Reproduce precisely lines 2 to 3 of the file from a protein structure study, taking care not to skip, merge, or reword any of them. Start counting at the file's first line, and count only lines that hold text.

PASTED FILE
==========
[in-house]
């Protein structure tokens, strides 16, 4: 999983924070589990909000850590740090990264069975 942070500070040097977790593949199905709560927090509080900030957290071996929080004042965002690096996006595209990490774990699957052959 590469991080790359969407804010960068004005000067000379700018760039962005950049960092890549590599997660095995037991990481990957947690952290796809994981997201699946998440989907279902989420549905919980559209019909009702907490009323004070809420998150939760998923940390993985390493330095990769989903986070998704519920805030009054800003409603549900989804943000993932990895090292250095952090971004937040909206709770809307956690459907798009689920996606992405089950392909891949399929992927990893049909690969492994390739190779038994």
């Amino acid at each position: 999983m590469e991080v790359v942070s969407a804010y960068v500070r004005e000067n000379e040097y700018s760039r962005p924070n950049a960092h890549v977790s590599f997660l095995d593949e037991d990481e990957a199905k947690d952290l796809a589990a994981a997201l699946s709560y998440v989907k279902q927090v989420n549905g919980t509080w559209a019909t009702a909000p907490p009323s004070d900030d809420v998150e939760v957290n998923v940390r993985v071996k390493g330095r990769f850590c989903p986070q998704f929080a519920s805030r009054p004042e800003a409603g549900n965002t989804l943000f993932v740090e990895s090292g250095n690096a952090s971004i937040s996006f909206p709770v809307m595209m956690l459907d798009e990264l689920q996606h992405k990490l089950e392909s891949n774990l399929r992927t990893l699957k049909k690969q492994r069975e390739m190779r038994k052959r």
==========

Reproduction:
């Protein structure tokens, strides 16, 4: 999983924070589990909000850590740090990264069975 942070500070040097977790593949199905709560927090509080900030957290071996929080004042965002690096996006595209990490774990699957052959 590469991080790359969407804010960068004005000067000379700018760039962005950049960092890549590599997660095995037991990481990957947690952290796809994981997201699946998440989907279902989420549905919980559209019909009702907490009323004070809420998150939760998923940390993985390493330095990769989903986070998704519920805030009054800003409603549900989804943000993932990895090292250095952090971004937040909206709770809307956690459907798009689920996606992405089950392909891949399929992927990893049909690969492994390739190779038994």
């Amino acid at each position: 999983m590469e991080v790359v942070s969407a804010y960068v500070r004005e000067n000379e040097y700018s760039r962005p924070n950049a960092h890549v977790s590599f997660l095995d593949e037991d990481e990957a199905k947690d952290l796809a589990a994981a997201l699946s709560y998440v989907k279902q927090v989420n549905g919980t509080w559209a019909t009702a909000p907490p009323s004070d900030d809420v998150e939760v957290n998923v940390r993985v071996k390493g330095r990769f850590c989903p986070q998704f929080a519920s805030r009054p004042e800003a409603g549900n965002t989804l943000f993932v740090e990895s090292g250095n690096a952090s971004i937040s996006f909206p709770v809307m595209m956690l459907d798009e990264l689920q996606h992405k990490l089950e392909s891949n774990l399929r992927t990893l699957k049909k690969q492994r069975e390739m190779r038994k052959r």